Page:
This is what cocaine does to your body and brain

Whether it's snorted, smoked, or injected, cocaine enters the bloodstream and starts affecting the brain in a matter of seconds.

But the high is short-lived, and in most cases lasts anywhere from five to 30 minutes.

Regular, heavy use can have extremely negative consequences, from nosebleeds to permanent lung damage and even death.

Here's a look at some of the ways cocaine affects the body and brain:

Cocaine starts affecting the brain in seconds — and the high can last anywhere from 5 to 30 minutes.


If you inject or smoke it, cocaine will travel rapidly into your bloodstream and brain. You'll also experience a stronger, but more short-lived high of roughly five to 10 minutes. The high from snorting cocaine is short-lived as well, but lasts a bit longer — roughly 15 to 30 minutes, according to the National Institute on Drug Abuse.

It blocks the brain’s normal reabsorption of hormones involved in desire and pleasure, which can give you a temporary feeling of intense euphoria.

Normally, our brain cells cycle and reuse hormones like serotonin and dopamine, which play critical roles in how we experience desire, motivation, pleasure, and reward. After they're released by brain cells to send out their signal, they're taken up again by special receptors on that cell.

Cocaine blocks those receptors, effectively shutting off this normal cycling process. The result? A glut of the hormones that key our feelings of desire, behavior reinforcement, and pleasure (AKA a "high").

Your pupils will dilate.​

Experiences had while on psilocybin may lead to quitting smoking.

Increased levels of both dopamine and serotonin can result in dilated pupils, and cocaine boosts both.

You may feel more energised or alert ...

Cocaine is thought to boost levels of dopamine — a hormone which plays a key role in reinforcing a behavior — in several brain circuits, including one that's involved in pleasure and another that's involved in movement. This is one of the reasons some users may feel more energized, talkative, or alert, studies suggest.

...Or you may feel irritable, anxious, or paranoid.  

Studies suggest a link between cocaine use and psychosis, when someone loses touch with reality. Symptoms of psychosis include agitation, anxiety, paranoia, and hallucinations.

Still, we can't say for certain what role the drug plays in these symptoms. While some studies suggest that people who experience psychosis while using cocaine are more likely to experience it later (even when they're not using), others suggest that using cocaine can worsen underlying mental illnesses like anxiety.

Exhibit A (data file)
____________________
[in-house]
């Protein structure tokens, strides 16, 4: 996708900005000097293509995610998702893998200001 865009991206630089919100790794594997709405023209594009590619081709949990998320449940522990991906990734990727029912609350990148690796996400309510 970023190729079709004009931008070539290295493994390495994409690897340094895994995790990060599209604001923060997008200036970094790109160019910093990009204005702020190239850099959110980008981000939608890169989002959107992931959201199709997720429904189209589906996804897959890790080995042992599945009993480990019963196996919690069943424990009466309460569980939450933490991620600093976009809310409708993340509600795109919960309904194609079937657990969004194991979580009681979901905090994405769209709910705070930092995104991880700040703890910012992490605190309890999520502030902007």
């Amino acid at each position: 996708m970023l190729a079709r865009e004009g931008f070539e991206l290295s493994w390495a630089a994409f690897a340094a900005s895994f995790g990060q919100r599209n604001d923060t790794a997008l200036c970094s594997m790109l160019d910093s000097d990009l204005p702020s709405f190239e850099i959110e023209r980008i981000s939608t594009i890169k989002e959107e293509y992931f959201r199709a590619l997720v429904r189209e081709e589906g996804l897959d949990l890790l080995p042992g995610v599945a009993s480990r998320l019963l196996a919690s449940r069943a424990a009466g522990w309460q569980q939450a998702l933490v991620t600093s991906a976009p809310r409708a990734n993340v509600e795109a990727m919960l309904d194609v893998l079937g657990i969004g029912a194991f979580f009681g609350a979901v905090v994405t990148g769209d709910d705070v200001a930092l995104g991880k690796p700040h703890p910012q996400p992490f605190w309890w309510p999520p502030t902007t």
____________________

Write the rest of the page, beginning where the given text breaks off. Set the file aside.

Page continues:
In some users, cravings can be triggered by seeing people or places that remind them of getting high.


The part of the brain cocaine affects includes key memory centers that help us recall where the source of pleasure came from. When we experience a cocaine high, these brain areas form memories of our pleasurable experience and the places or people that were involved in our experience of getting the drug.

This is why, in some people, going back to the original spot where you used cocaine — or simply seeing pictures of someone else using — might trigger a renewed desire to use.

Your blood vessels will tighten or constrict.

Cocaine stimulates the sympathetic nervous system, which regulates our "fight or flight" response. This also tightens up the vessels that ferry blood through our organs and tissues.

Your heart rate will rise.

Since your vessels are narrowed, your heart has to work harder to pump blood to the rest of your body.

Your appetite might disappear.

Diminished appetite is one of the most frequently reported effects of using cocaine, which is why frequent users may lose weight or be malnourished. While this has so far been mainly anecdotal in people, it's also been observed in rat studies.

Chronic use may also reduce your body’s ability to store fat.


A 2013 study found that cocaine could mess with your body's ability to store fat. The researchers observed 65 Britons, roughly half of whom had been addicted to cocaine for more than a decade. (The other half had never used the drug.)

They came away with two surprising findings: 1. The addicts tended to eat more (and even have different protein levels that should have made them put on weight) than those who'd never used, and 2. They also tended to have less body fat than those who never used. Their conclusion? Cocaine seems to cause fundamental changes to our metabolism.

Your arteries will constrict, which can block blood flow to the heart and even cause a heart attack.


A 2012 study presented at a meeting of the American Heart Association found that even in young people who only reported using cocaine "socially," the drug could significantly raise the risk of heart attack. "It's the perfect heart attack drug," the study's lead author, University of Sydney professor of medicine Gemma Figtree, said in a press release.

Snorting cocaine can create holes in parts of the nose like the septum between your right and left airways.

Cocaine constricts blood flow to the septum, the part of the nose that separates your right and left airways and divides your nostrils. Repeated use can cause holes in the area, which cannot heal without treatment.

Your nasal passages can dry out, causing nosebleeds and nasal collapse.

Some of cocaine's effects can fluctuate depending on the method of use. Regularly snorting it, the National Institute on Drug Abuse notes, can cause: a loss of the sense of smell, nosebleeds, problems swallowing, hoarseness, and a runny nose.


Smoking cocaine can irritate the lungs and, in some cases, cause permanent lung damage.

Smoking crack cocaine has been linked with numerous lung issues, including injuries to the airways, asthma, a range of symptoms referred to as "crack lung," interstitial lung disease, pneumonia, bronchiolitis, pulmonary hypertension, emphysema, infections, and tumors.